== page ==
The US Department of Homeland Security declared a nationwide terrorism alert Wednesday, citing the potential threat from domestic anti-government extremists opposed to Democrat Joe Biden as president.
Extremists "emboldened" by the deadly January 6 assault on Congress by angry supporters of former president Donald Trump could undertake attacks against elected officials and government facilities, the alert said.
The warning came as authorities in California charged a Trump supporter and follower of a far-right militia group with possession of five home-made pipe bombs, alleging he intended to attack Democrats.
The National Terrorism Advisory System Bulletin said the threat of attacks could persist for weeks, in the wake of Biden's January 20 inauguration and the storming of the US Capitol.
"Information suggests that some ideologically-motivated violent extremists with objections to the exercise of governmental authority and the presidential transition, as well as other perceived grievances fueled by false narratives, could continue to mobilize to incite or commit violence," the Department of Homeland Security said.
Some security worries surround the impeachment trial of Trump beginning in the second week of February.
Trump has been charged by the House of Representatives with "incitement of insurrection" for allegedly encouraging the assault on the Capitol.
DHS said it had no information indicating any specific, credible threat.
"However, violent riots have continued in recent days and we remain concerned that individuals frustrated with the exercise of governmental authority and the presidential transition... could continue to mobilize a broad range of ideologically-motivated actors to incite or commit violence," it said.
- Over 150 arrested -
The alert came two days after the Pentagon said thousands of National Guard troops deployed in Washington for Biden's inauguration would remain in the capital through March due to FBI intelligence on potential threats.
It was the first alert ever issued for domestic violent extremists.
Bennie Thompson, chairman of the House Homeland Security Committee, said the alert marked a turn from the previous four years of the Trump administration when the threat from the extreme right was downplayed, despite a growing number of deadly attacks.
"I am glad to see that DHS fully recognizes the threat posed by violent, right-wing extremists, and is taking efforts to communicate that threat to the American people," Thompson said.
The DHS alert said threats had grown since last year from domestic violent extremists motivated by Covid-19 restrictions, Biden's defeat of Trump in the November election, police brutality and illegal immigration.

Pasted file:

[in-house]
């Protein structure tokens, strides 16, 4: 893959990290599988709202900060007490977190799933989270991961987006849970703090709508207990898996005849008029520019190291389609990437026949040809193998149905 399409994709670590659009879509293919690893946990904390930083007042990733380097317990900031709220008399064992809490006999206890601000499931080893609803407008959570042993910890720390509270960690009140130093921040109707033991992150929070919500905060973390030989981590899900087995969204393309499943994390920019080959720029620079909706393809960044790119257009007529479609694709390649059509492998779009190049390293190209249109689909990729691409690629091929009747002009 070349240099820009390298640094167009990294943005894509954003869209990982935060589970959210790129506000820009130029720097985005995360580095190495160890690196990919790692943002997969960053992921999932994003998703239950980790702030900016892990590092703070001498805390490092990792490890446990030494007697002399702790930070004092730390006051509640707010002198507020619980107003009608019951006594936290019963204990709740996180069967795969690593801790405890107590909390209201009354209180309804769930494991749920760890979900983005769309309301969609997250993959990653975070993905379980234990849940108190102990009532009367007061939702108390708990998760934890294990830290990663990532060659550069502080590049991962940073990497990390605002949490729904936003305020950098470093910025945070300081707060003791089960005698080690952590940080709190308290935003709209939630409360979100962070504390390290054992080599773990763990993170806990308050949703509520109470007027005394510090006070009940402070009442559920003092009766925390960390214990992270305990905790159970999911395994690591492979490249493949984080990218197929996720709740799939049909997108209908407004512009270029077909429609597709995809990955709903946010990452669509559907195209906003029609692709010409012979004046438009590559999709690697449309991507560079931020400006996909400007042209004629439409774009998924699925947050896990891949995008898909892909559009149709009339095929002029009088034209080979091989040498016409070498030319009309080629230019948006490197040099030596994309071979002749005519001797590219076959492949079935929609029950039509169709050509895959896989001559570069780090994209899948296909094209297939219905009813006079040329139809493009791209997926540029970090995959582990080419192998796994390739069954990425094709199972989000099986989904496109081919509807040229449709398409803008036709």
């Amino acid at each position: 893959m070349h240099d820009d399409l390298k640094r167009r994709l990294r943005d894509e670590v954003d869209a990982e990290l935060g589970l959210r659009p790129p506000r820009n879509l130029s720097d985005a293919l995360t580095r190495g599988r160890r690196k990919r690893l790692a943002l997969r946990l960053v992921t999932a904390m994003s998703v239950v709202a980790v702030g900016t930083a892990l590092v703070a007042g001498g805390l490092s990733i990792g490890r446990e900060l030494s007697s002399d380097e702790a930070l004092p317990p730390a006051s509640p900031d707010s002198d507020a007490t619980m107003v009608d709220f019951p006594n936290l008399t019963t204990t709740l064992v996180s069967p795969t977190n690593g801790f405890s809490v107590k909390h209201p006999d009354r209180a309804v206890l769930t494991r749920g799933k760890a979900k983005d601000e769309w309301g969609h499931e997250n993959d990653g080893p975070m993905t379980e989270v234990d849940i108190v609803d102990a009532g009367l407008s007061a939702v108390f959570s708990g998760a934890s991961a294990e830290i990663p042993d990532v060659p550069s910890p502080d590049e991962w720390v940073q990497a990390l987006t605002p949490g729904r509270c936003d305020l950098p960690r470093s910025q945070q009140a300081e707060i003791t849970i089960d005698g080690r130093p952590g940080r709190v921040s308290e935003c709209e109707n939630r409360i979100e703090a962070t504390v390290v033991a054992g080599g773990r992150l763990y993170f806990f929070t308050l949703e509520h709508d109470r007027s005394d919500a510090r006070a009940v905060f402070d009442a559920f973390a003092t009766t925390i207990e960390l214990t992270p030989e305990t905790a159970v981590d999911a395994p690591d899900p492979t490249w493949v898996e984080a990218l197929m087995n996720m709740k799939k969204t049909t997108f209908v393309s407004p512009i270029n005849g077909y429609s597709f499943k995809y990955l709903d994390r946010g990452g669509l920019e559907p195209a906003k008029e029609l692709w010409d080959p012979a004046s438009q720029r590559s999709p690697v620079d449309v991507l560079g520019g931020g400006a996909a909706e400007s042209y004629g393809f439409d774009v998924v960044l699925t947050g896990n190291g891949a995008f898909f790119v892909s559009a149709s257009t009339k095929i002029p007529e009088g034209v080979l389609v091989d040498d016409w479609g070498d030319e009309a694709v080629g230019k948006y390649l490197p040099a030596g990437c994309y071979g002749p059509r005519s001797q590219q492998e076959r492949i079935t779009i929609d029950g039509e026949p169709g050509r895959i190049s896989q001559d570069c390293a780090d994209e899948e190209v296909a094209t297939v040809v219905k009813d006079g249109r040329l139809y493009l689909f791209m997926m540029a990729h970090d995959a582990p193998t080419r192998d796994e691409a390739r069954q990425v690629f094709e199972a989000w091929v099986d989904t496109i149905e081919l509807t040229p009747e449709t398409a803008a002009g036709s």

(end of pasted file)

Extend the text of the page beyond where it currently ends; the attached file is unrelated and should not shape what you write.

On Tuesday, the Justice Department said it had arrested more than 150 people over the attack on the Capitol and was investigating hundreds more.
Increasingly the investigations are focused on conspiracy and sedition charges, which can bring up to 20 years in prison, said Michael Sherwin, the acting federal prosecutor for Washington.
Three people linked to the extremist Proud Boys and Oath Keepers groups have been charged on those grounds. Their case is significant, Sherwin said, because "it shows militia groups actively involved in planning and breaching the Capitol."
The FBI continues to search for a person or persons who placed two pipe bombs near the US Capitol on January 6. The bombs were real but never detonated, and the FBI has offered a $75,000 reward in the case.
In San Francisco Wednesday the Justice Department announced charges against Ian Benjamin Rogers, 43, for possessing five pipe bombs and the materials to make more.
An FBI affidavit said Rogers was linked to the Three Percenters violent anti-government group and had 49 guns and thousands of rounds of ammunition in his Napa Valley home and business.
Messages on Rogers' phone indicated he believed Trump's claim that Biden's November 3 election victory was rooted in widespread fraud, the affidavit said.
The messages showed "his intent to attack Democrats and places associated with Democrats in an effort to ensure Trump remained in office," it said.
The messages indicated Rogers was considering attacking the office of California Governor Gavin Newsom, a Democrat, and also of Twitter and Facebook, which blocked Trump's postings and those of right-wing extremists.
- Guilty plea in Michigan plot -
Meanwhile, one of six members of an armed militia group charged with plotting to kidnap Michigan Governor Gretchen Whitmer last year pleaded guilty Wednesday.
The plot against the Democratic governor was one of several cases which elevated concerns about far-right groups.
In a plea deal, Ty Garbin admitted he was part of the conspiracy to kidnap and possibly even kill Whitmer due to her policies, including on Covid-19 restrictions.
Facing possible life in prison, Garbin agreed to cooperate in investigations of others in the case or related activities.